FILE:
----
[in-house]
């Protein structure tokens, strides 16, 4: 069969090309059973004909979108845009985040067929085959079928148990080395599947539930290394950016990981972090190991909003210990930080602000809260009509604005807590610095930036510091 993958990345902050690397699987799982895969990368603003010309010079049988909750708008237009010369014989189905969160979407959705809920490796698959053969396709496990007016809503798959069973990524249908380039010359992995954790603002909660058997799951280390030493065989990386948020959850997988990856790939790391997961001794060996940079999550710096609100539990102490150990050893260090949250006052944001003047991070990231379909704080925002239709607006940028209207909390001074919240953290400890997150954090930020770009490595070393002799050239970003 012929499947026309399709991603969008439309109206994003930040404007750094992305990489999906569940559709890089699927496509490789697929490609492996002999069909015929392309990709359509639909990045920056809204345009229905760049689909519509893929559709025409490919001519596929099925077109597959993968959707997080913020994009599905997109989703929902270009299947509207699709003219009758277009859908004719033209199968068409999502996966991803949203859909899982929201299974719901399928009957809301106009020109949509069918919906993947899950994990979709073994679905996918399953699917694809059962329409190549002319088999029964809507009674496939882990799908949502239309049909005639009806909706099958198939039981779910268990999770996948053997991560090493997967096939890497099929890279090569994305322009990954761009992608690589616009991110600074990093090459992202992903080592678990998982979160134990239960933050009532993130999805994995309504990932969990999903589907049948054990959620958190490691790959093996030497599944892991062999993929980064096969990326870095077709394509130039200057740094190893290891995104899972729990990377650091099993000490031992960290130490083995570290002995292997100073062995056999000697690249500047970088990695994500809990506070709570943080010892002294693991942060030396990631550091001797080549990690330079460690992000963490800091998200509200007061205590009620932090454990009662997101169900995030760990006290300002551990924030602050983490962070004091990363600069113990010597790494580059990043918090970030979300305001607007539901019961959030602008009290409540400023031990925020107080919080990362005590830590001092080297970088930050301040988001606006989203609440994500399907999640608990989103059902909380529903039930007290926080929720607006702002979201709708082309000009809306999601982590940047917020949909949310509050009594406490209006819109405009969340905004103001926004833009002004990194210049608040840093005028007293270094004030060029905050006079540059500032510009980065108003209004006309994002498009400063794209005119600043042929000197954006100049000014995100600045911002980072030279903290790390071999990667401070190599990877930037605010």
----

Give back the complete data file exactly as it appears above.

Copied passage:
[in-house]
């Protein structure tokens, strides 16, 4: 069969090309059973004909979108845009985040067929085959079928148990080395599947539930290394950016990981972090190991909003210990930080602000809260009509604005807590610095930036510091 993958990345902050690397699987799982895969990368603003010309010079049988909750708008237009010369014989189905969160979407959705809920490796698959053969396709496990007016809503798959069973990524249908380039010359992995954790603002909660058997799951280390030493065989990386948020959850997988990856790939790391997961001794060996940079999550710096609100539990102490150990050893260090949250006052944001003047991070990231379909704080925002239709607006940028209207909390001074919240953290400890997150954090930020770009490595070393002799050239970003 012929499947026309399709991603969008439309109206994003930040404007750094992305990489999906569940559709890089699927496509490789697929490609492996002999069909015929392309990709359509639909990045920056809204345009229905760049689909519509893929559709025409490919001519596929099925077109597959993968959707997080913020994009599905997109989703929902270009299947509207699709003219009758277009859908004719033209199968068409999502996966991803949203859909899982929201299974719901399928009957809301106009020109949509069918919906993947899950994990979709073994679905996918399953699917694809059962329409190549002319088999029964809507009674496939882990799908949502239309049909005639009806909706099958198939039981779910268990999770996948053997991560090493997967096939890497099929890279090569994305322009990954761009992608690589616009991110600074990093090459992202992903080592678990998982979160134990239960933050009532993130999805994995309504990932969990999903589907049948054990959620958190490691790959093996030497599944892991062999993929980064096969990326870095077709394509130039200057740094190893290891995104899972729990990377650091099993000490031992960290130490083995570290002995292997100073062995056999000697690249500047970088990695994500809990506070709570943080010892002294693991942060030396990631550091001797080549990690330079460690992000963490800091998200509200007061205590009620932090454990009662997101169900995030760990006290300002551990924030602050983490962070004091990363600069113990010597790494580059990043918090970030979300305001607007539901019961959030602008009290409540400023031990925020107080919080990362005590830590001092080297970088930050301040988001606006989203609440994500399907999640608990989103059902909380529903039930007290926080929720607006702002979201709708082309000009809306999601982590940047917020949909949310509050009594406490209006819109405009969340905004103001926004833009002004990194210049608040840093005028007293270094004030060029905050006079540059500032510009980065108003209004006309994002498009400063794209005119600043042929000197954006100049000014995100600045911002980072030279903290790390071999990667401070190599990877930037605010």